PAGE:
Thursday, 5 February 2015

Film Review - Rope (1948)

Fig. 1 Rope (1948) Movie Poster

Alfred Hitchcock's Rope (1948) is an incredibly tense story of two men, Phillip (Played by Farley Granger) and Brandon (Played by John Dall), who hide a horrible secret from their party guests. It's incredible use of one setting is expertly done, and is now trademark Hitchcock. The slow, yet gripping movement and dialogue of the characters will have you on the edge of your seat. Hitchcock uses very few shots in the film and so allows the story to take place as if it was a real event. Ken Hanke praises the use of shots by saying "Hitchcock's 'one take' classic gets better with age." - (Hanke, 2003)

Fig. 2 Phillip (Left) and Brandon (Right) drinking wine

Possibly the biggest argument that the film tackles, however, is the two main characters and their connection with each other. What is, probably, clear to most modern audiences is that there is a sexual relationship between Phillip and Brandon. As homosexuality wasn't as accepted in 1948 as it is now, Hitchcock doesn't reveal this relationship in any way. He uses subtle comments and actions to demonstrate it, but does it in such a way that is wasn't very clear in 1948. Fernando F. Croce goes as far at to say, in his review for Slant Magasine, that "the film is crammed with submerged gay intimations" - (Croce, 2006). It could therefore be argued that Hitchcock is demonstrating how everyone is equal, regardless of their sexual preference, and that is how it should be, as it wasn't noticed as much when it was first released. Our connection with these characters would remain the same regardless. This brilliant choice of characters was therefore a big step forward for homosexual equality in film. 

Fig. 3 Brandon talking to Rupert

Another wonderfully unique effect Hitchcock introduces is the background and the setting. We watch the film as if it were a play. Roger Ebert refers to the film's similarities to a play by saying "The play depended, for its effect, on the fact that it was one continuous series of actions." - (Ebert, 1984). We see no more than what we saw in the first minute, and this allows us to learn the environment in depth, which, as a result, makes every character's movement off the screen that much more tense. The city in the background is a still image, but Hitchcock uses lighting to show the day go by. However, as the film's running time is around 80 minutes long, it seems a little strange how it can go from the morning to the night within that length of time. Despite that, it has very little effect on the story and we are too gripped with the characters, it goes somewhat unnoticed whilst watching.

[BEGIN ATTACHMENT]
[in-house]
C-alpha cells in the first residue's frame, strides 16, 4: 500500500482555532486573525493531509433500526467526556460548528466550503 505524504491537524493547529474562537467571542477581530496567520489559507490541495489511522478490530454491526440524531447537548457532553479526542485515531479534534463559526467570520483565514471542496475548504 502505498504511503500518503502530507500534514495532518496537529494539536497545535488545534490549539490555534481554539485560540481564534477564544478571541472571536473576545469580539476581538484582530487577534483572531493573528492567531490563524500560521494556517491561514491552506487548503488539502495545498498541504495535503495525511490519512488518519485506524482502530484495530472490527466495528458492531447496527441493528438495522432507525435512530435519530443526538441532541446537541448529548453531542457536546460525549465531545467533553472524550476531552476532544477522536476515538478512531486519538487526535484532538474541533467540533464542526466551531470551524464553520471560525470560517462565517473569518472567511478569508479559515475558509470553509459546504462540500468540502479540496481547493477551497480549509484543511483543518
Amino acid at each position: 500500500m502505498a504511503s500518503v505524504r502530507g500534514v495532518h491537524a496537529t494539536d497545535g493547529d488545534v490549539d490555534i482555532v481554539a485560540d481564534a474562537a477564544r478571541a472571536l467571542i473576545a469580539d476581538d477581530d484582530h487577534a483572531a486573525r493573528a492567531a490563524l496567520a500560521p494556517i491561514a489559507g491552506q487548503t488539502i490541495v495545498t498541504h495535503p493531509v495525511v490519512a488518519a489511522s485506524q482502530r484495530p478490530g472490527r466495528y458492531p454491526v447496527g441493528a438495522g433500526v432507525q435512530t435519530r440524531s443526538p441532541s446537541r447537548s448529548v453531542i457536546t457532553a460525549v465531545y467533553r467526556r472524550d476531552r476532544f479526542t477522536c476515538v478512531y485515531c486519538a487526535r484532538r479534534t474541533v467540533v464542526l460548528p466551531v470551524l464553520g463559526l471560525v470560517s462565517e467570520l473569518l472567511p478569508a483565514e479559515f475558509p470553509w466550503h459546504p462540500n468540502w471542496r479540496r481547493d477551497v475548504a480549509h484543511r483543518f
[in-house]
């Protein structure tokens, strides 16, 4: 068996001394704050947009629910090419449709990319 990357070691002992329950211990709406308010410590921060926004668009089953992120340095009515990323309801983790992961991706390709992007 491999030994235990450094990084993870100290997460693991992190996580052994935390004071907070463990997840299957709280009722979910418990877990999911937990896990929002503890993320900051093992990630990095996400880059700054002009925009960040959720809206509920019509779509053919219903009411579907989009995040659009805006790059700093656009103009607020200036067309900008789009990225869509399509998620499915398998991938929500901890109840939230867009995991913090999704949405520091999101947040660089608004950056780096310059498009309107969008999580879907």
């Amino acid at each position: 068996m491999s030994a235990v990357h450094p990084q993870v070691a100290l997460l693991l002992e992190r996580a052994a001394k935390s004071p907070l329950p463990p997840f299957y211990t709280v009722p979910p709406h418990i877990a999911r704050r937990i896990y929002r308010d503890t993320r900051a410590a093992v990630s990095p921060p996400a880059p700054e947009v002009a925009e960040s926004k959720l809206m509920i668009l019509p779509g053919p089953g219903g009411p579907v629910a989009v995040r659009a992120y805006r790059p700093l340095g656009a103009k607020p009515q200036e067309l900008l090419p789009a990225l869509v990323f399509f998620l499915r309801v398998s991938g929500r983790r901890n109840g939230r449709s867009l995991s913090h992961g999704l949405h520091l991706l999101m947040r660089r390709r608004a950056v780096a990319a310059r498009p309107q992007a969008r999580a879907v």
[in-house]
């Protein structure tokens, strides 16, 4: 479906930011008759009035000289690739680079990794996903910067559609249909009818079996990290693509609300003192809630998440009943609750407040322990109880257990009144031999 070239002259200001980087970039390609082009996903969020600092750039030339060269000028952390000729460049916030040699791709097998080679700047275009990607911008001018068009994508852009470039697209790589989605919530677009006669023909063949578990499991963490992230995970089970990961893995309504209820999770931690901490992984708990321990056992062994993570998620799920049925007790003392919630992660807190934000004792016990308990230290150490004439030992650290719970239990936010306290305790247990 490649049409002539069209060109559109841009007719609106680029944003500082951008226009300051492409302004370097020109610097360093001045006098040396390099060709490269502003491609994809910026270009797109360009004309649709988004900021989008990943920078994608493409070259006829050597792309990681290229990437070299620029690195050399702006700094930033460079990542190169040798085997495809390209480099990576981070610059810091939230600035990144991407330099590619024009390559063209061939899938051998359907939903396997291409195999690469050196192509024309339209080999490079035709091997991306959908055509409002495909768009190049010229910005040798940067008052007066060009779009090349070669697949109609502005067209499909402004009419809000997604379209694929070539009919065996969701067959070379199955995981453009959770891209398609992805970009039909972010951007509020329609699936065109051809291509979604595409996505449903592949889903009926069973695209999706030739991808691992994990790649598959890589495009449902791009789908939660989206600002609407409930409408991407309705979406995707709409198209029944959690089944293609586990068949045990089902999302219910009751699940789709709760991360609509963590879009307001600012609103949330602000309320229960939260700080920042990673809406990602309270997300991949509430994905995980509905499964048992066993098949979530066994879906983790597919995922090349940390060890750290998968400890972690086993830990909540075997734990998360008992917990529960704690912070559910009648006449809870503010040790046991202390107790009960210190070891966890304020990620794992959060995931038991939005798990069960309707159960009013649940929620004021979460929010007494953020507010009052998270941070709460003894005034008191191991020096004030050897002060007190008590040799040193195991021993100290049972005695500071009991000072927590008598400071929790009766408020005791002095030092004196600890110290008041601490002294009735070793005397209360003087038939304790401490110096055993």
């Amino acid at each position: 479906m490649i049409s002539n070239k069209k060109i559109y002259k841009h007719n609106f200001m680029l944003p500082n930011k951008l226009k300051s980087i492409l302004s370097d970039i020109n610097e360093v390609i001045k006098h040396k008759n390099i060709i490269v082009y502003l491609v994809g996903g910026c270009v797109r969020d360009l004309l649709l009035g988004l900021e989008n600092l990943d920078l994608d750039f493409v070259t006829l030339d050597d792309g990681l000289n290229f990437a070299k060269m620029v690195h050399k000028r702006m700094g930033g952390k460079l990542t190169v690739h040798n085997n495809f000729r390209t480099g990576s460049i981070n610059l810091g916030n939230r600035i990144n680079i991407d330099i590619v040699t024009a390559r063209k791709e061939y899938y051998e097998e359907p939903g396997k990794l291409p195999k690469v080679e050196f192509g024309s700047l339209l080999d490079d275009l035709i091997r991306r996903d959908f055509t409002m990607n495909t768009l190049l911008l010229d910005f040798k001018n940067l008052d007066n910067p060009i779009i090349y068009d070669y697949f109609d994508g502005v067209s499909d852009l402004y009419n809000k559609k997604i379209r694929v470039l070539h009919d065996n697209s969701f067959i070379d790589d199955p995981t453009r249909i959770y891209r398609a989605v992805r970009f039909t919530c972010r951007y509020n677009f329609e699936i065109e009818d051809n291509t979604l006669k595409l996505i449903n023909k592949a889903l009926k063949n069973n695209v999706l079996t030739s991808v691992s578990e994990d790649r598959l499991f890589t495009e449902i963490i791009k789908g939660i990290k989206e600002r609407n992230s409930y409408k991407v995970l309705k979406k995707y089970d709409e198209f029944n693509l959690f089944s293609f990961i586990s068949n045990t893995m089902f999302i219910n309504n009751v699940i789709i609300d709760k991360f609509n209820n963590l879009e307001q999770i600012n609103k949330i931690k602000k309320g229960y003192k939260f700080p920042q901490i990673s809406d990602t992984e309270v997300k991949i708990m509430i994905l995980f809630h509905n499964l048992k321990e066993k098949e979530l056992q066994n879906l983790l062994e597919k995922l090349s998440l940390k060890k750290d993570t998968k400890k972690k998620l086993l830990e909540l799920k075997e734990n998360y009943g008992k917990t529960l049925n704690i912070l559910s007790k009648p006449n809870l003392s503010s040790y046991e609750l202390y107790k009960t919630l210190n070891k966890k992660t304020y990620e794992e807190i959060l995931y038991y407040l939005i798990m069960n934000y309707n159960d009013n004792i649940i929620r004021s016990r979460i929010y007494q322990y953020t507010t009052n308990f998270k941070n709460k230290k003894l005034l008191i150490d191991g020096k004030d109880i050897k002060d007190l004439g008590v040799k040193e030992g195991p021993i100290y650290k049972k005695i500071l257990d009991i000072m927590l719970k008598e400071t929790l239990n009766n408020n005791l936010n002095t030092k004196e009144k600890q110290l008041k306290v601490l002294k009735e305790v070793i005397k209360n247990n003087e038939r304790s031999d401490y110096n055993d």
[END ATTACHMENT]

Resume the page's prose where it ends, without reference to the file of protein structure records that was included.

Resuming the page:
Perhaps, the most tense scene in the film is when the maid, Mrs Wilson, is clearing books, candles and other props off the top of the chest. We know that the inside of the chest will catch Phillip and Brandon out, and so this scene is very dramatic, to say the least. Hitchcock uses the same shot throughout this 1 minute sequence and is both exciting and frightening to watch. We see Mrs Wilson move from room to room, moving objects around and occasionally speaking to other characters . Hitchcock makes us wait and the end result of this scene has a massive impact on us and the characters involved.

Fig. 4 Mrs Wilson clearing the top of the chest

Despite Hitchcock calling the film an“experiment that didn’t work out,” Rope is a major pioneer for many things. It's use of setting, response to homosexuality and, of course, Hitchcock's revolutionary camera techniques and shots that make it, sometimes, unbearable to watch, but make it so much more brilliant.

Illustration List:
Fig. 1 Rope (1948) Movie Poster - (Accessed 05/02/2015)

Fig. 2 Phillip (Left) and Brandon (Right) drinking wine - - (Accessed 05/02/2015)

Fig. 3 Brandon talking to Rupert - (Accessed 05/02/2015)

Fig. 4 Mrs Wilson clearing the top of the chest - - (Accessed 05/02/2015)

Croce, Fernando. F (2006) - Rope - Film Review - 1948 - - (Accessed 05/02/2015)

Ebert, Roger (1984) - Rope -  - (Accessed 05/02/2015)

Hanke, Ken (2003) - Rope (1948) - - (Accessed 05/02/2015)


  1. good review, Dan - interesting observations re. depiction of homosexuality, though it should be noted perhaps that as depictions of homosexuality, these two characters are classically stereotyped - the sadist and the masochist...

  2. Nice review Dan :)
    It might have been good to also discuss the technicality of how Hitchcock achieved that long continuous shot - ie, zooming in on the character's back while changing the reel, then zooming out again, to hide the join...